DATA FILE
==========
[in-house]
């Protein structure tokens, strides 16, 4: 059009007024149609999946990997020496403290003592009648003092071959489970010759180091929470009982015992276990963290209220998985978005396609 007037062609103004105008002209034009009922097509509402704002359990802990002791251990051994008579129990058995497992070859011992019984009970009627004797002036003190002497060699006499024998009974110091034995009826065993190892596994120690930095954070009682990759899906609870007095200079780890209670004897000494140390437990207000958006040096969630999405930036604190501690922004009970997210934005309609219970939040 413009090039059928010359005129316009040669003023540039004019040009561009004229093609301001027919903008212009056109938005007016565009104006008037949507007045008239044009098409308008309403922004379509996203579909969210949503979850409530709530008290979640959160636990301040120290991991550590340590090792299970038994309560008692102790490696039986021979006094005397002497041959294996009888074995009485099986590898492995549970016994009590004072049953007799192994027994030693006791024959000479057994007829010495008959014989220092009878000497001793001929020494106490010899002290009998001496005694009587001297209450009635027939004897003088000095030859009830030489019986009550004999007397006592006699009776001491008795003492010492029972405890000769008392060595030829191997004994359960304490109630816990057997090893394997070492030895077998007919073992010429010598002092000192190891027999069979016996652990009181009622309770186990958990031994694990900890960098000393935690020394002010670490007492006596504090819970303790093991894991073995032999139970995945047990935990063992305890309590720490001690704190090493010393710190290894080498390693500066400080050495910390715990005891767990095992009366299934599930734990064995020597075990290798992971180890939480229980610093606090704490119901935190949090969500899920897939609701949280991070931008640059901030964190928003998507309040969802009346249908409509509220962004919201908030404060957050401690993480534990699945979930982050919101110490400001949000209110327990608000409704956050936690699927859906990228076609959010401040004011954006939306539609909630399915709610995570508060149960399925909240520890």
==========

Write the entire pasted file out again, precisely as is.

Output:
[in-house]
């Protein structure tokens, strides 16, 4: 059009007024149609999946990997020496403290003592009648003092071959489970010759180091929470009982015992276990963290209220998985978005396609 007037062609103004105008002209034009009922097509509402704002359990802990002791251990051994008579129990058995497992070859011992019984009970009627004797002036003190002497060699006499024998009974110091034995009826065993190892596994120690930095954070009682990759899906609870007095200079780890209670004897000494140390437990207000958006040096969630999405930036604190501690922004009970997210934005309609219970939040 413009090039059928010359005129316009040669003023540039004019040009561009004229093609301001027919903008212009056109938005007016565009104006008037949507007045008239044009098409308008309403922004379509996203579909969210949503979850409530709530008290979640959160636990301040120290991991550590340590090792299970038994309560008692102790490696039986021979006094005397002497041959294996009888074995009485099986590898492995549970016994009590004072049953007799192994027994030693006791024959000479057994007829010495008959014989220092009878000497001793001929020494106490010899002290009998001496005694009587001297209450009635027939004897003088000095030859009830030489019986009550004999007397006592006699009776001491008795003492010492029972405890000769008392060595030829191997004994359960304490109630816990057997090893394997070492030895077998007919073992010429010598002092000192190891027999069979016996652990009181009622309770186990958990031994694990900890960098000393935690020394002010670490007492006596504090819970303790093991894991073995032999139970995945047990935990063992305890309590720490001690704190090493010393710190290894080498390693500066400080050495910390715990005891767990095992009366299934599930734990064995020597075990290798992971180890939480229980610093606090704490119901935190949090969500899920897939609701949280991070931008640059901030964190928003998507309040969802009346249908409509509220962004919201908030404060957050401690993480534990699945979930982050919101110490400001949000209110327990608000409704956050936690699927859906990228076609959010401040004011954006939306539609909630399915709610995570508060149960399925909240520890």